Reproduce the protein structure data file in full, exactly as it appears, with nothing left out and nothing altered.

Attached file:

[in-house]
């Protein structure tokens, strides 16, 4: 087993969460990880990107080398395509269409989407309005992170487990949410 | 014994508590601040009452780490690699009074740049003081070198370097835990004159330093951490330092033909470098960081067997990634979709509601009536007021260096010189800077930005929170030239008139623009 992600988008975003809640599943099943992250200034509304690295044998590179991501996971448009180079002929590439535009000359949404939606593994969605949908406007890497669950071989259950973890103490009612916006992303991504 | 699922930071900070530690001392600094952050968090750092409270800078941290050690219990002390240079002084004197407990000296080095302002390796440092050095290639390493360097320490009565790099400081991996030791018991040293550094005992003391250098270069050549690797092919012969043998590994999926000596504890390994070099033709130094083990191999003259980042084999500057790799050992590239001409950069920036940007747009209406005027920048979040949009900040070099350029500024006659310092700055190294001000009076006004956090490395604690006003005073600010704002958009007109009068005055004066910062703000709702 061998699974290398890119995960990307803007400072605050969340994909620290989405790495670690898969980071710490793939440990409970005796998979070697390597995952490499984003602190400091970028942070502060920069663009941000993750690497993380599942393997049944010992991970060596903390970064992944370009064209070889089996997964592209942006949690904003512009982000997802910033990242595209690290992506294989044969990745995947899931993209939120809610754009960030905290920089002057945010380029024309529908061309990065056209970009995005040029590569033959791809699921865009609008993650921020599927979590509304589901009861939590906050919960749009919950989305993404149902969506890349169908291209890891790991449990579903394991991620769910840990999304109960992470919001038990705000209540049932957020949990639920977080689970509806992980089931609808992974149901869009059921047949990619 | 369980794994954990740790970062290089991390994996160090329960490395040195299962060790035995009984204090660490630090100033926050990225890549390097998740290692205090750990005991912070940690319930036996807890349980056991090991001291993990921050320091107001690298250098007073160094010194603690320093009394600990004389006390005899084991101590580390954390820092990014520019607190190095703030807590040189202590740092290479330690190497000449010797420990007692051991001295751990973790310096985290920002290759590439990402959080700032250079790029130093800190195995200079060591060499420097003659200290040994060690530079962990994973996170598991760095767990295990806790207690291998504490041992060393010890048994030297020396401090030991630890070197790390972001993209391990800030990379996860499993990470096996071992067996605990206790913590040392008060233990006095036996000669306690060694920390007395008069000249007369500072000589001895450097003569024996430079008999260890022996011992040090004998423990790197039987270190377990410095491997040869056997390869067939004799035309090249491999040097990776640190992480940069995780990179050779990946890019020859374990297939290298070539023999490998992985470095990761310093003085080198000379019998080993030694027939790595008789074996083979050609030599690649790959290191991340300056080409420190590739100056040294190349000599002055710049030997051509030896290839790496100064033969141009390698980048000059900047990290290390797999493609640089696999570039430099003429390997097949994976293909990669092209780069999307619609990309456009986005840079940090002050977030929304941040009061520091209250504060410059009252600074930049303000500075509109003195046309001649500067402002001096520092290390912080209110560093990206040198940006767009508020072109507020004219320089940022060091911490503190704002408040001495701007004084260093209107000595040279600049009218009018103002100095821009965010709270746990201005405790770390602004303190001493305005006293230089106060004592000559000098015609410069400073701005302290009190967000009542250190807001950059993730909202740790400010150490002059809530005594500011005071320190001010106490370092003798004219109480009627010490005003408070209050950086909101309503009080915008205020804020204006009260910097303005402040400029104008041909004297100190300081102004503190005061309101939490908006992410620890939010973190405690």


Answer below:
[in-house]
């Protein structure tokens, strides 16, 4: 087993969460990880990107080398395509269409989407309005992170487990949410 | 014994508590601040009452780490690699009074740049003081070198370097835990004159330093951490330092033909470098960081067997990634979709509601009536007021260096010189800077930005929170030239008139623009 992600988008975003809640599943099943992250200034509304690295044998590179991501996971448009180079002929590439535009000359949404939606593994969605949908406007890497669950071989259950973890103490009612916006992303991504 | 699922930071900070530690001392600094952050968090750092409270800078941290050690219990002390240079002084004197407990000296080095302002390796440092050095290639390493360097320490009565790099400081991996030791018991040293550094005992003391250098270069050549690797092919012969043998590994999926000596504890390994070099033709130094083990191999003259980042084999500057790799050992590239001409950069920036940007747009209406005027920048979040949009900040070099350029500024006659310092700055190294001000009076006004956090490395604690006003005073600010704002958009007109009068005055004066910062703000709702 061998699974290398890119995960990307803007400072605050969340994909620290989405790495670690898969980071710490793939440990409970005796998979070697390597995952490499984003602190400091970028942070502060920069663009941000993750690497993380599942393997049944010992991970060596903390970064992944370009064209070889089996997964592209942006949690904003512009982000997802910033990242595209690290992506294989044969990745995947899931993209939120809610754009960030905290920089002057945010380029024309529908061309990065056209970009995005040029590569033959791809699921865009609008993650921020599927979590509304589901009861939590906050919960749009919950989305993404149902969506890349169908291209890891790991449990579903394991991620769910840990999304109960992470919001038990705000209540049932957020949990639920977080689970509806992980089931609808992974149901869009059921047949990619 | 369980794994954990740790970062290089991390994996160090329960490395040195299962060790035995009984204090660490630090100033926050990225890549390097998740290692205090750990005991912070940690319930036996807890349980056991090991001291993990921050320091107001690298250098007073160094010194603690320093009394600990004389006390005899084991101590580390954390820092990014520019607190190095703030807590040189202590740092290479330690190497000449010797420990007692051991001295751990973790310096985290920002290759590439990402959080700032250079790029130093800190195995200079060591060499420097003659200290040994060690530079962990994973996170598991760095767990295990806790207690291998504490041992060393010890048994030297020396401090030991630890070197790390972001993209391990800030990379996860499993990470096996071992067996605990206790913590040392008060233990006095036996000669306690060694920390007395008069000249007369500072000589001895450097003569024996430079008999260890022996011992040090004998423990790197039987270190377990410095491997040869056997390869067939004799035309090249491999040097990776640190992480940069995780990179050779990946890019020859374990297939290298070539023999490998992985470095990761310093003085080198000379019998080993030694027939790595008789074996083979050609030599690649790959290191991340300056080409420190590739100056040294190349000599002055710049030997051509030896290839790496100064033969141009390698980048000059900047990290290390797999493609640089696999570039430099003429390997097949994976293909990669092209780069999307619609990309456009986005840079940090002050977030929304941040009061520091209250504060410059009252600074930049303000500075509109003195046309001649500067402002001096520092290390912080209110560093990206040198940006767009508020072109507020004219320089940022060091911490503190704002408040001495701007004084260093209107000595040279600049009218009018103002100095821009965010709270746990201005405790770390602004303190001493305005006293230089106060004592000559000098015609410069400073701005302290009190967000009542250190807001950059993730909202740790400010150490002059809530005594500011005071320190001010106490370092003798004219109480009627010490005003408070209050950086909101309503009080915008205020804020204006009260910097303005402040400029104008041909004297100190300081102004503190005061309101939490908006992410620890939010973190405690």